Brazil is one of the world’s top producers of sugarcane, and they have the Middle East to thank for it. While the U.S. was responding to the 1973 OPEC oil embargo by building bigger and bigger SUVs, Brazil aggressively developed an alternative fuels industry based on sugarcane for ethanol production. Today, about half of Brazil’s sugarcane is milled for ethanol, yet despite this enough raw sugar is produced from the remaining sugarcane crop to rival India as the world’s top producer.
The large acreage devoted to sugarcane and tropical climate in which it is grown make Brazil’s crop especially vulnerable to infestation by insect pests—and there are many! One of the most important is Sphenophorus levis (sugarcane weevil, or “bicudo da cana-de-açúcar”). Larvae bore in the roots and crown of the plant, reducing biomass accumulation and longevity. This feature of the insect’s biology also makes the larvae extraordinarily difficult to control, since they are largely protected from chemical applications by surrounding plant tissues. This adult beetle was captured in a field trap placed in a sugarcane field in Conchal, approximately 175 km N of São Paulo. The traps consist of split sugarcane stalks buried under debris within crop rows—adults are attracted to the cut surface of the stalks, where they congregate in numbers. Traps are used not only to monitor beetle occurrence and abundance in fields, but also to provide a source of insects for laboratory rearing and evaluation of control test agents.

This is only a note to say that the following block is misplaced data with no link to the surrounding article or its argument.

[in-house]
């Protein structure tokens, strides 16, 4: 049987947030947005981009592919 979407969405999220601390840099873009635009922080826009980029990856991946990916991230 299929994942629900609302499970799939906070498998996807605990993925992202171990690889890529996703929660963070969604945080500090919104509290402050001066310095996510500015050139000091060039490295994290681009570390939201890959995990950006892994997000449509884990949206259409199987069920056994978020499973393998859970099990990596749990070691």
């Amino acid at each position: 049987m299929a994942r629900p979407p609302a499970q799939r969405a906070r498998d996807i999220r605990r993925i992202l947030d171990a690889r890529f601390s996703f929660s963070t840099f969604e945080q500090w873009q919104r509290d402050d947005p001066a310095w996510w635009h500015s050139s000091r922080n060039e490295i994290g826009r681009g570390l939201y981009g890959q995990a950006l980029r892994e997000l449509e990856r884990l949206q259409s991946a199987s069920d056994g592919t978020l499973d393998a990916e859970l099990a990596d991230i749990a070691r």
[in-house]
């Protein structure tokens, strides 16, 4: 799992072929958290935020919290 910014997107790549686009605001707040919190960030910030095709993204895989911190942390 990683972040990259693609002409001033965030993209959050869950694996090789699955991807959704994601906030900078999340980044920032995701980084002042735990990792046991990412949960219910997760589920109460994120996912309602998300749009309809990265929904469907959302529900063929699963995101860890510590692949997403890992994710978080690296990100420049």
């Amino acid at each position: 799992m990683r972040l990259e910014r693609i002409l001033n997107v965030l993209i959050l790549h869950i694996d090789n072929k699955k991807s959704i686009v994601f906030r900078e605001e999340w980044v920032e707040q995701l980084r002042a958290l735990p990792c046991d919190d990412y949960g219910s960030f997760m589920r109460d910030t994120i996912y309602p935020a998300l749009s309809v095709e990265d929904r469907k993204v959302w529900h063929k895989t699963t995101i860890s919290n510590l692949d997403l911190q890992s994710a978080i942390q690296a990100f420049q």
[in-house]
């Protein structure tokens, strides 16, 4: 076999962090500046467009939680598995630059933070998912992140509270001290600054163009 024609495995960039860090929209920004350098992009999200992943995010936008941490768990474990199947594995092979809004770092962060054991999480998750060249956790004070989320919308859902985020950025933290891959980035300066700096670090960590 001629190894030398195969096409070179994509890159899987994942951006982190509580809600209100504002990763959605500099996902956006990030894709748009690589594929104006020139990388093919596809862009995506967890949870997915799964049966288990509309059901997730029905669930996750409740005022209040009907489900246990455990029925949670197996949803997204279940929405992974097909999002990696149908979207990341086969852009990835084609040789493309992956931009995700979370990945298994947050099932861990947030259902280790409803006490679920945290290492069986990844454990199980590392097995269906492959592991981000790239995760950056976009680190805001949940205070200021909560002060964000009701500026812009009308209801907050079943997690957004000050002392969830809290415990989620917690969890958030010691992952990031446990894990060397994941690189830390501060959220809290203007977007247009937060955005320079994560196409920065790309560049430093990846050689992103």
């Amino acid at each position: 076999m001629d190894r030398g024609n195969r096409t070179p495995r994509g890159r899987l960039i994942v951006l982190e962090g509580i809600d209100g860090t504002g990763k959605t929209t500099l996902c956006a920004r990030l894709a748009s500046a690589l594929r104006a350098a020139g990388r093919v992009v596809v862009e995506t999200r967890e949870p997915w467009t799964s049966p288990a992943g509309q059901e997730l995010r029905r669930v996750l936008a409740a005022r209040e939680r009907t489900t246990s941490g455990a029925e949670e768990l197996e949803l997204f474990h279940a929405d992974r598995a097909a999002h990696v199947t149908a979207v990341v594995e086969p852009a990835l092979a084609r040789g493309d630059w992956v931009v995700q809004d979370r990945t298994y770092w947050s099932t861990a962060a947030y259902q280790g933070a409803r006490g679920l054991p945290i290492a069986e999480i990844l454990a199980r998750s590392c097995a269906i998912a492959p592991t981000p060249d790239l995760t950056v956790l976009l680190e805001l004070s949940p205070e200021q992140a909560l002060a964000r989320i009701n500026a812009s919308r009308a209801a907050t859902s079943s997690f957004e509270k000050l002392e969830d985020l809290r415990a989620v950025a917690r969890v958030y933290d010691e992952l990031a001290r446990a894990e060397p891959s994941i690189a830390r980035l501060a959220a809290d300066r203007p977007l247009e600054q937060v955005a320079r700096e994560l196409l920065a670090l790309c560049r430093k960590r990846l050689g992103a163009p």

Copyright © Ted C. MacRae 2011